Not So Great Britain

Bush acknowledges administration official leaked Plame’s name

July 14, 2007
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At a White House press conference Thursday, President Bush acknowledged that someone in his administration leaked the name of covert CIA agent Valerie Plame, but he avoided addressing the question of whether he saw it as a moral issue or was at all disappointed in his senior advisers.

When the Crimes of the White House are Unpunishable

July 11, 2007
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On the day that Scooter Libby’s prison sentence was lifted by President Bush, Mordechai Vanunu was sentenced to prison, again, in Israel. In both cases, the underlying offense was the same: speaking to journalists. In each case, the nominal charges were otherwise. For Libby, lying under oath about the circumstances, thereby obstructing justice. For Vanunu, it was breaking a restriction laid upon him when he emerged from prison three years ago, after serving an earlier full sentence of eighteen years, also for speaking to journalists: he was ordered not to speak, at all, to journalists or foreigners. Like a free man, he did both, openly and repeatedly.

But whereas Libby had passed classified information, and Vanunu had served his earlier sentence for doing the same, in this instance Vanunu was not charged with revealing any secrets. The transcripts or published accounts of his conversations being available, it was open knowledge that what he had mainly talked about was the truth of his personal convictions about nuclear weapons: that they should universally be abolished, Israel’s among them.

Keith Olbermann Scathing Special Comment

July 10, 2007
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Keith Olbermann’s closing Special Comment on his show Countdown from July 3rd, 2007. This is after Bush commutes “Scooter” Libby’s jail term in spite of public opinion and outrage and possibly in an attempt to keep certain unknown things secret in a cover up. His final remarks call for the President and the Vice President to resign.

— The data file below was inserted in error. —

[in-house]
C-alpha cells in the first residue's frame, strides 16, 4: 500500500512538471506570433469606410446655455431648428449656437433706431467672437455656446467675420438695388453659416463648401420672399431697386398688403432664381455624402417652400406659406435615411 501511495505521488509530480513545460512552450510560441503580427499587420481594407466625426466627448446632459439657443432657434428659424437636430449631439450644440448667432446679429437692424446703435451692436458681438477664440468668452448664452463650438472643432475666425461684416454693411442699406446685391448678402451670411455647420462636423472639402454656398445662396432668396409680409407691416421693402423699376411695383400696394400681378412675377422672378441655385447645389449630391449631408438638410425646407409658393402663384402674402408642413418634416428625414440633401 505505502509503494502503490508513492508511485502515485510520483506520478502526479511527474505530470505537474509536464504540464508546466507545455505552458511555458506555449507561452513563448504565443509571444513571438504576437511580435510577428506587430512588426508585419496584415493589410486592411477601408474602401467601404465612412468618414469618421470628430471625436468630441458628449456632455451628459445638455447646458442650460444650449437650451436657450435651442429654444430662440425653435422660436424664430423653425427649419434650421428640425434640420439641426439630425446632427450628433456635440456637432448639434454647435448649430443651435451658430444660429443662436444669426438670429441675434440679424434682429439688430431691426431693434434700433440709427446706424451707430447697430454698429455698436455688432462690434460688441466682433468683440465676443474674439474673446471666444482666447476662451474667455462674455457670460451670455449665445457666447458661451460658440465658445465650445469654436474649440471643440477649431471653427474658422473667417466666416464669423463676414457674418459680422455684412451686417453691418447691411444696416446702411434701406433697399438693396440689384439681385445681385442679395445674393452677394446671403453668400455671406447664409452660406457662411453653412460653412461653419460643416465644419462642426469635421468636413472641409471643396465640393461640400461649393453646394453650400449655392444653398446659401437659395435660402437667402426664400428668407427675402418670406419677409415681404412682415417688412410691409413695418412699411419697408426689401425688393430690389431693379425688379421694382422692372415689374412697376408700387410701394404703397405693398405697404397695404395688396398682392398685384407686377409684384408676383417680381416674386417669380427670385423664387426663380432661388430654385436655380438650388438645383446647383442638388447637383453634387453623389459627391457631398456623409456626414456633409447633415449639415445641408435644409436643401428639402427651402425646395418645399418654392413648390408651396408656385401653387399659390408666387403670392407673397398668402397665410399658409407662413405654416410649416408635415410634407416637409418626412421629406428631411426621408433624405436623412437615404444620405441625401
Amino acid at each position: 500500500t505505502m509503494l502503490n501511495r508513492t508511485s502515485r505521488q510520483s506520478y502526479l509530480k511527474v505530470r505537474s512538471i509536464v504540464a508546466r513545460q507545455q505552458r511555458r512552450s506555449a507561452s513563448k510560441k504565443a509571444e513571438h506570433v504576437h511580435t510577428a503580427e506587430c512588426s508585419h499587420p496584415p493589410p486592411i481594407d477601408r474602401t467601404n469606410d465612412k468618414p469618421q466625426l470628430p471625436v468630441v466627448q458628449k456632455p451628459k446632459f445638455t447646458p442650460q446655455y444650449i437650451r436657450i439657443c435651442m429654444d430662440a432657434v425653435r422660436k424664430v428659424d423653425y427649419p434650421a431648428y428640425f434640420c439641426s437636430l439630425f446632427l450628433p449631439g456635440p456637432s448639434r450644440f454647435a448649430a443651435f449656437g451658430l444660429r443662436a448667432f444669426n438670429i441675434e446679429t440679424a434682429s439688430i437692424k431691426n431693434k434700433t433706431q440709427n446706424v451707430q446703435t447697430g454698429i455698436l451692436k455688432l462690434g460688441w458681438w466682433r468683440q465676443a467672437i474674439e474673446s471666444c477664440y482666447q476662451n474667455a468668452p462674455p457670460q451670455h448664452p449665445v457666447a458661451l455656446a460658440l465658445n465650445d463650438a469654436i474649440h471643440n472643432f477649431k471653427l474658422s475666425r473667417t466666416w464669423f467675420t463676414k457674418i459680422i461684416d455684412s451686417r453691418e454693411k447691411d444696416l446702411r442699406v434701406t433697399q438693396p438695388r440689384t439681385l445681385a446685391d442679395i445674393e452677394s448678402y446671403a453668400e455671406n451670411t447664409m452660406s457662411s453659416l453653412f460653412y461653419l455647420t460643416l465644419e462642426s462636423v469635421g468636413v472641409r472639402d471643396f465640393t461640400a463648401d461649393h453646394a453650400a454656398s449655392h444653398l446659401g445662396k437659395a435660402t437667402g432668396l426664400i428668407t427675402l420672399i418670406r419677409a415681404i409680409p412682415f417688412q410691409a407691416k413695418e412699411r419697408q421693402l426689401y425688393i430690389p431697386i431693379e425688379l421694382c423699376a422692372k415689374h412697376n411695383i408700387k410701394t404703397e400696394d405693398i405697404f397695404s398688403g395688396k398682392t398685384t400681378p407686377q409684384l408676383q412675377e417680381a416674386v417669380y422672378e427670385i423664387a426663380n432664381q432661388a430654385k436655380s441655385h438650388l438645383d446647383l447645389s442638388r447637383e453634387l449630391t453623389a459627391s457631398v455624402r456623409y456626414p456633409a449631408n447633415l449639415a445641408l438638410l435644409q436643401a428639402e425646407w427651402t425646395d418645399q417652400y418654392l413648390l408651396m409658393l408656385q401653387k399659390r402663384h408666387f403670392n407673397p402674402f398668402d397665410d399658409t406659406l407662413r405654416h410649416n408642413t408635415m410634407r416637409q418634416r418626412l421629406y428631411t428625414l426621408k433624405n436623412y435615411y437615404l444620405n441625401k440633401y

Senator accuses Bush of being ‘brain dead’

July 6, 2007
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At a campaign stop in Des Moines, Democratic presidential candidate Joe Biden had some tough words for the President, along with two GOP presidential candidates. “This guy is brain dead,” Biden said of Bush, eliciting a chorus of laughter from his audience. Known for his slips of the tongue, Biden added, “I know I’ll be quoted, I’ll be killed for that.”

Speaking of Bush’s decision to commute the sentence of Scooter Libby, Biden stated, “This is a guy who is on the balls of his heels, here’s a guy who is lower off in the polls than any president in modern history and he goes ahead and he does something that just flies in the face of the sensibilities of the American people.”

Bush And Cheney Declare Themselves Above The Law Again

July 6, 2007
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George W Bush has decided that if you happen to work in the White House a two-and-a-half year jail sentence for intentional obstruction of a federal investigation and four counts of perjury is “too harsh”. As a result the President has commuted the sentence of convicted felon Scooter Libby and sent him home with a pat on the back and orders to put his feet up.

Amid all the frothing media terror hype, the fact that the Bush administration has once again declared itself above the law has been relegated to the “and also in the news” sections.

Saved from prison by Bush’s favour: the White House aide who lied to a grand jury

July 6, 2007
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George Bush created a political storm yesterday by intervening to stop the disgraced White House aide, Lewis “Scooter” Libby, from going to jail. The president, in a statement, said the prison sentence imposed on Mr Libby, who was found guilty of perjury in a complex spy case linked to the Iraq war, was too harsh.Mr Bush, who made the statement after leaving a summit with the Russian president, Vladimir Putin, at Kennebunkport, Maine, said: “I respect the jury’s verdict. But I have concluded that the prison sentence is excessive.”

When Presidents Pardon Their Own Crimes

July 6, 2007
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George Mason (1725-1792), the father of the Bill of Rights (1791-2002), argued at the Constitutional Convention in favor of providing the House of Representatives the power of impeachment by pointing out that the President might use his pardoning power to “pardon crimes which were advised by himself” or, before indictment or conviction, “to stop inquiry and prevent detection.”

James Madison (1751-1836), the father of the U.S. Constitution (1788-2007), added that “if the President be connected, in any suspicious manner, with any person, and there be grounds to believe he will shelter him, the House of Representatives can impeach him; they can remove him if found guilty.”

Of course, Bush has long been connected in a suspicious manner to Dick Cheney, Scooter Libby, Karl Rove, and others. Madison would probably have called for Bush’s impeachment when Bush first refused to investigate or hold anyone accountable for leaking Valerie Plame’s identity, or rather when Bush lied us into the war in the first place, or when he confessed to illegal spying, or when he detained people without charge and tortured them, or when he overturned laws with signing statements or refused to comply with subpoenas, and so on and so forth. Madison wouldn’t have wanted to see his Constitution tossed aside until the moment Bush commuted Libby’s sentence. But he certainly would have acted now if not before.

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